Maurice Okechukwu Nwokeji, born in 1961 in Biafra, Nigeria, came to East London at the age of 9 with his younger brother, to join his parents.
When he was about two and a half Maurice’s parents came to England to study and work. Whilst his parents were away the Biafran war broke out. Bombs were a weekly event and death was routine. For half the week Maurice and his younger brother were looked after by their maternal grandmother and the other half by their paternal grandmother. But because of the war the maternal grandmother died of starvation in front of Maurice and his brother and their paternal grandmother became unhinged. Maurice and his brother often had to scavenge for food or queue for handouts from the Red Cross. Maurice’s cousin, like many other children, died as a child soldier fighting for the Biafra cause.
After the war ended Maurice and his brother were separated and Maurice went to work as a pig herder where he was not well treated. One day a man, sent to trace the boys by Maurice’s parents, arrived asking for Maurice. The brothers went to stay with an uncle in Lagos until they had the papers to come to England. Hackney was a shock. The boys had not been to school in Nigeria and did not speak English. Maurice got into fights and was laughed at for having an extended belly. He got several O levels but left home at the age of 15 and did not see his parents again until he got on a plane to Nigeria at the age of 28. The intervening years were troubled,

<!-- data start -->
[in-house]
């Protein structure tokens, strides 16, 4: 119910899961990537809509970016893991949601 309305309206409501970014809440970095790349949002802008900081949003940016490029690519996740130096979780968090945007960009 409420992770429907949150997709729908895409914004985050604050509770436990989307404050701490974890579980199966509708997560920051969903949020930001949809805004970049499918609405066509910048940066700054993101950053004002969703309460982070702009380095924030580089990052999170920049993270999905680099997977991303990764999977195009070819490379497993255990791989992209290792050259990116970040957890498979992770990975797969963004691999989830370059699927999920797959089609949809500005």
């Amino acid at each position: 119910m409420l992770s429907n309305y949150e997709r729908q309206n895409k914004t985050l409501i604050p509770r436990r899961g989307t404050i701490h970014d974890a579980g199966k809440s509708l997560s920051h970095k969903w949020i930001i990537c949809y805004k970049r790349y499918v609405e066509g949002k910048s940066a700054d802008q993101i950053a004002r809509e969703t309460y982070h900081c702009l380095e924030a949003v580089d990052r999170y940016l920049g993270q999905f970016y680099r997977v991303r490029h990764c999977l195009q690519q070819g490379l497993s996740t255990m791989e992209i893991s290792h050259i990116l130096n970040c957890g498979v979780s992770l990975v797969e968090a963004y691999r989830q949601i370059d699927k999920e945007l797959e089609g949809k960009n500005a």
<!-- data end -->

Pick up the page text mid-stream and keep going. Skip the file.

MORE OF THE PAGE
Several factors have enabled Maurice to turn his life around – having children, becoming a Rastafarian and a musician. His latest CD, drawing on his childhood experiences, is called Biafran Nursery Rhymes.